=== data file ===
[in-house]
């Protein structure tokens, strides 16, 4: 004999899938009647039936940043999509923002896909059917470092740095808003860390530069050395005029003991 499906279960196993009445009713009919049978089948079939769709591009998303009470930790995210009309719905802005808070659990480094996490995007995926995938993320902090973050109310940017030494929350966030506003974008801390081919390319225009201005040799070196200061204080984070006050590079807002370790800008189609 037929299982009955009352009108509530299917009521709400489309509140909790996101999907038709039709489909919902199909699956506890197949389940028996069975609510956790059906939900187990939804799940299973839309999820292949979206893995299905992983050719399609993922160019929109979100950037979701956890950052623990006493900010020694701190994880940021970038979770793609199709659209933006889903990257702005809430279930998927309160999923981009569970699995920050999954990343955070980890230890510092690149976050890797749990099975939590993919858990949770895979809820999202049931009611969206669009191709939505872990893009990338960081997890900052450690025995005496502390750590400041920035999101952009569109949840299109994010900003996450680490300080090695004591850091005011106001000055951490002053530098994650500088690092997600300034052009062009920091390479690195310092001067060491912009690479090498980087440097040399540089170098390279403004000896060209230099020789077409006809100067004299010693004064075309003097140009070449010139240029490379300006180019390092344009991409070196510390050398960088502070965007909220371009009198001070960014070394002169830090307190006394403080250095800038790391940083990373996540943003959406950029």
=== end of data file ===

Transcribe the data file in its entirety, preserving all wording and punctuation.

[in-house]
């Protein structure tokens, strides 16, 4: 004999899938009647039936940043999509923002896909059917470092740095808003860390530069050395005029003991 499906279960196993009445009713009919049978089948079939769709591009998303009470930790995210009309719905802005808070659990480094996490995007995926995938993320902090973050109310940017030494929350966030506003974008801390081919390319225009201005040799070196200061204080984070006050590079807002370790800008189609 037929299982009955009352009108509530299917009521709400489309509140909790996101999907038709039709489909919902199909699956506890197949389940028996069975609510956790059906939900187990939804799940299973839309999820292949979206893995299905992983050719399609993922160019929109979100950037979701956890950052623990006493900010020694701190994880940021970038979770793609199709659209933006889903990257702005809430279930998927309160999923981009569970699995920050999954990343955070980890230890510092690149976050890797749990099975939590993919858990949770895979809820999202049931009611969206669009191709939505872990893009990338960081997890900052450690025995005496502390750590400041920035999101952009569109949840299109994010900003996450680490300080090695004591850091005011106001000055951490002053530098994650500088690092997600300034052009062009920091390479690195310092001067060491912009690479090498980087440097040399540089170098390279403004000896060209230099020789077409006809100067004299010693004064075309003097140009070449010139240029490379300006180019390092344009991409070196510390050398960088502070965007909220371009009198001070960014070394002169830090307190006394403080250095800038790391940083990373996540943003959406950029």